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Weekly Features
Letter from New York
Mathew Tombers is the President of Intermat, Inc., a consulting practice that specializes in the intersection of media, technology and marketing. For two years, he produced the Emmys on the Web and supervised web related activities for the Academy, including for the 50th Anniversary year of the Emmy Awards. In addition to its consulting engagements, Intermat recently sold METEOR’S TALE, an unpublished novel by Michael O’Rourke, to Animal Planet for development as a television movie. Visit his web site at

Looking into haunted eyes
By Mat Tombers

Friday night of last week found me on a train coming back from Washington,
D.C. on which I ran into a business acquaintance from New York, John Carlo
Vernile of Sony Records. We visited and once into New York I took the subway
down to the apartment. By the time I walked in the door it was 9:30 at night.

A little tired, a little hungry, Tripp and I decided to try out one of the
local little joints near the new digs so we walked down to Moran's on
Washington Street. It's two blocks south of the Trade Center site.

We walked in and settled at the bar, ordering drinks and some food. It was
while waiting for the food that we realized we were outsiders. It wasn't
that we were unwelcome but at this time of night Moran's becomes a gathering
place for those getting off shift at the excavation site.

It was a green room, smoky and probably once had a fair share of Wall
Streeters popping in for a quick pop after the market closed. But now it has
become the local haunt for many of the workers who struggle the long hours
digging out the Trade Center, doing it at a speed that is remarkable to

It is a pub and this pub was filled with men who looked like they were still
covered in dust even though they had rinsed it off before leaving the site.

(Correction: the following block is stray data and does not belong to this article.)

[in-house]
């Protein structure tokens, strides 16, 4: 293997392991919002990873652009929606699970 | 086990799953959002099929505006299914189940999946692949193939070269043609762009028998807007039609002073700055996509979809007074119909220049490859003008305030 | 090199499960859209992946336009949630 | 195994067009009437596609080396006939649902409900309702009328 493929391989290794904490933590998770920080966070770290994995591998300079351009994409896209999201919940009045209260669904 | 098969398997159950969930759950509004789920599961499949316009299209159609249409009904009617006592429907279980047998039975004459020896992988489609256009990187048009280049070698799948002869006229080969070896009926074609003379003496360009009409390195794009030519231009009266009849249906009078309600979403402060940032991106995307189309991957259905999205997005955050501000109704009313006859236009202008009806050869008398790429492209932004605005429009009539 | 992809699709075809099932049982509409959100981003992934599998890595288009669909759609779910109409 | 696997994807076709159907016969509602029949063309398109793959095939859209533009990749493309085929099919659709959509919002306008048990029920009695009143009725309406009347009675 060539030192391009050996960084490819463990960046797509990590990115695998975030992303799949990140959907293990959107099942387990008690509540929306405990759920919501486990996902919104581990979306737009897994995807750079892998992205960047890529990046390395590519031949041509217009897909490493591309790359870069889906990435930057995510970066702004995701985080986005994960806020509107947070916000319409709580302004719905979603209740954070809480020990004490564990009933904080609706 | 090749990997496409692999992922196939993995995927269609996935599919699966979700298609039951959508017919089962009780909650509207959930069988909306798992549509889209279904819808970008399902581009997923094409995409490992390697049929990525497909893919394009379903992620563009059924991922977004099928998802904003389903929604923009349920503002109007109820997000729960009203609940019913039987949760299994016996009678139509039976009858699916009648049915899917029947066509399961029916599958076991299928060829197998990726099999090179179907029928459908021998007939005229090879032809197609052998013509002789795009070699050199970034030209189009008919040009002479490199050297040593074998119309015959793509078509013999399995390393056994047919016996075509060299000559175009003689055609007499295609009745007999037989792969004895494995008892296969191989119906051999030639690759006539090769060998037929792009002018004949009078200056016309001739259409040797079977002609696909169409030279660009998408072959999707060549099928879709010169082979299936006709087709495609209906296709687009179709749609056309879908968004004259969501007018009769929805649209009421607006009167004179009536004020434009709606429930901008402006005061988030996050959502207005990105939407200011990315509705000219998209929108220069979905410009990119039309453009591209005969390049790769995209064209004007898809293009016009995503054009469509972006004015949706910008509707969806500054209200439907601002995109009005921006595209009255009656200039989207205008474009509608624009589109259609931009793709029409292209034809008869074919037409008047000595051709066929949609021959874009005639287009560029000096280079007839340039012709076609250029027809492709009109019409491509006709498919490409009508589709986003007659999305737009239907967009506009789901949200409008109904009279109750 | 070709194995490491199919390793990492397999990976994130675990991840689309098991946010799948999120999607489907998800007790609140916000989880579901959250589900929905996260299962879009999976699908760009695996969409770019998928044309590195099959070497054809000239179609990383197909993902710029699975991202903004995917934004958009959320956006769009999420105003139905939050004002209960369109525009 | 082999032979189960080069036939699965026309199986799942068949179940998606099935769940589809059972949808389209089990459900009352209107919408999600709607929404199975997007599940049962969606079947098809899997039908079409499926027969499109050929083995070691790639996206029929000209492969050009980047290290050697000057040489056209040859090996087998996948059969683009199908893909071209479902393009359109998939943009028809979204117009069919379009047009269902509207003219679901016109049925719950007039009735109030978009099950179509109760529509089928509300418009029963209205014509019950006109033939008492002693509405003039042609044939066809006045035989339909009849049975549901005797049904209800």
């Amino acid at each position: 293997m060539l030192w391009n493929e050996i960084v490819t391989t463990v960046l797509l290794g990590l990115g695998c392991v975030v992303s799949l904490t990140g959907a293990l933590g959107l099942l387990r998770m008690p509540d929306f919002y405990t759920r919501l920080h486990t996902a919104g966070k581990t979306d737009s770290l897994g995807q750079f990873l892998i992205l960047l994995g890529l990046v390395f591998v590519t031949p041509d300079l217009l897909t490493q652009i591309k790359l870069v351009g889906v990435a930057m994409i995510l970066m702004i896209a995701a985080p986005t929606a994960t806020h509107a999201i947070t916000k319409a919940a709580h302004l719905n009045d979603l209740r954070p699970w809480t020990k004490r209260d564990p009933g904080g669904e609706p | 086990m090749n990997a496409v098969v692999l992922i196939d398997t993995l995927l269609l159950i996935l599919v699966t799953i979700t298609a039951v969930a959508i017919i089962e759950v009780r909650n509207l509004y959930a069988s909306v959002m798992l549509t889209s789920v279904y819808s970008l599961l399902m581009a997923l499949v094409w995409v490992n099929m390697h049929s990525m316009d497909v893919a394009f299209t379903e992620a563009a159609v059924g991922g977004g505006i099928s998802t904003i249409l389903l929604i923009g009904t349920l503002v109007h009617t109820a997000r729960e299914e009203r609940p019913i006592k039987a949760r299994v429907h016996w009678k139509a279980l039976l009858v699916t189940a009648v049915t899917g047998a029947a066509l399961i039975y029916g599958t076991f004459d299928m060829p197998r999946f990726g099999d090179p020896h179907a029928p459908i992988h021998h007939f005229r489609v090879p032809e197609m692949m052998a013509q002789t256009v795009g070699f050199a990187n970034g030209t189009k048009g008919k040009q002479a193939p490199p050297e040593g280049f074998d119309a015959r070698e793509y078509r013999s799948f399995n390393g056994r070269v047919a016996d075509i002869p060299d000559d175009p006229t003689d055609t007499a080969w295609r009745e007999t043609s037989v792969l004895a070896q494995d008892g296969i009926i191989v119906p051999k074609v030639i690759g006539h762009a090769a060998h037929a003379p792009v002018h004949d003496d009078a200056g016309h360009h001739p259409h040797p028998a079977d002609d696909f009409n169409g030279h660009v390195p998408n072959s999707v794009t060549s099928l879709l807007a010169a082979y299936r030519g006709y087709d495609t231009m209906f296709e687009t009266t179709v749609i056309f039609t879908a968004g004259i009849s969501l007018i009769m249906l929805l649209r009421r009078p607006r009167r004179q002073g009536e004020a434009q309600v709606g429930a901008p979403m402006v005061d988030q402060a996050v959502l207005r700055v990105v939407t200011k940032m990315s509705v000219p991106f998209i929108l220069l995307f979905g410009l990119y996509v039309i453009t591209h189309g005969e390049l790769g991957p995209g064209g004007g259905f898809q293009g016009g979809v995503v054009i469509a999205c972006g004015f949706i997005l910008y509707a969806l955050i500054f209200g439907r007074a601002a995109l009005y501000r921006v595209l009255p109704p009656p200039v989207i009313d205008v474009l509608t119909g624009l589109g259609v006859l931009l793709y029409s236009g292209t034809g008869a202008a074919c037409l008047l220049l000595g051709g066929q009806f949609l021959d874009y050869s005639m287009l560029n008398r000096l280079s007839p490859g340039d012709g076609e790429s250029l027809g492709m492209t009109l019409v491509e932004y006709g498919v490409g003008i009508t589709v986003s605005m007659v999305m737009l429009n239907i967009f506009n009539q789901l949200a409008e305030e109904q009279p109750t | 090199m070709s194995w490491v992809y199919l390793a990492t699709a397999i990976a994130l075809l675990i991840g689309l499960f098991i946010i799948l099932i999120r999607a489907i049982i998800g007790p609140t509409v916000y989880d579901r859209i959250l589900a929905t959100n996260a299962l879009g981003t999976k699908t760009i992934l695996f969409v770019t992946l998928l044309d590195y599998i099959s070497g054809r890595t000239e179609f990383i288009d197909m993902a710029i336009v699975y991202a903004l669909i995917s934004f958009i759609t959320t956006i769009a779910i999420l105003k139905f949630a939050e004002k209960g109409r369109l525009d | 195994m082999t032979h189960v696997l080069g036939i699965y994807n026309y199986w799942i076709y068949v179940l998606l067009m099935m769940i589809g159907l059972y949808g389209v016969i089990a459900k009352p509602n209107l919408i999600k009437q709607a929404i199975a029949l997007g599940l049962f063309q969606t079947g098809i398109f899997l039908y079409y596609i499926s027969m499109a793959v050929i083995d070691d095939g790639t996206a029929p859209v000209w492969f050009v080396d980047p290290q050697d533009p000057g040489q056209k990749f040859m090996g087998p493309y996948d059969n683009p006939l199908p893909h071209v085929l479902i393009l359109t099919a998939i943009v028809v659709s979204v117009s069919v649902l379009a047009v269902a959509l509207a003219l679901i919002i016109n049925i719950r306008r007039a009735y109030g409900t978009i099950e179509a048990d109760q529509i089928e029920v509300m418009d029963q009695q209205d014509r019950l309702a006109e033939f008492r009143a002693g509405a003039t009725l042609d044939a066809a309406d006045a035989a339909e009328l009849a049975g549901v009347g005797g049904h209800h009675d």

It was a conversation not of stocks and bonds but on cranes and other kinds
of heavy equipment. It was a night that was big on crane conversation.

Attempting to adhere to Tripp's motto of: glance, evaluate, I attempted to
get a sense of the room. Most of the men had the look about them that our
fathers had a generation or two ago, of being older than they actually were.

The eyes of these men were almost all bloodshot and they almost all smoked,
drinking beers or brown liquors. They mingled familiarly but not
professionally with the girls who came down between shows at the Pussycat
Club [it is New York; it is an eclectic
neighborhood. They eyes were puffy, with deep bags underneath that spoke of
too little sleep and too many things seen. These are construction men
plowing up the biggest hole in New York and emptying it out, while watching
every minute for a body that might be recovered. Two were, just yesterday.

The eyes of these men reminded me of the eyes of men who I had seen when I
was very little, veterans of World War II, who drank and smoked and did not
necessarily speak of what it was that caused their eyes to look haunted. Men
like my Uncle Ted who spent fours years of the war beneath the water line on
a Navy ship, scared to death, who came
back from the war to smoke and drink himself to death. He and the men at
Moran's had the same eyes.

Eyes that were haunted by things they had seen but had not wanted to see,
haunted by work they did manfully while it being work they loathed having to
do, men who are the antithesis of what so many in the world think we are.
These are men who represent the last battalion now of the thousands of
workers who swarmed to the site in the days
after disaster, men who will be faithful to the end and after the end and
will probably not ever look for a television movie deal out of this.

The crowds are gone that lined the street cheering them when they went home.
They come and go in the quiet and the darkness. In the end, they will tell
their children and their grandchildren about how they were there. And that
will probably be all that they will ever say about the months they have spent
laboring in the hole.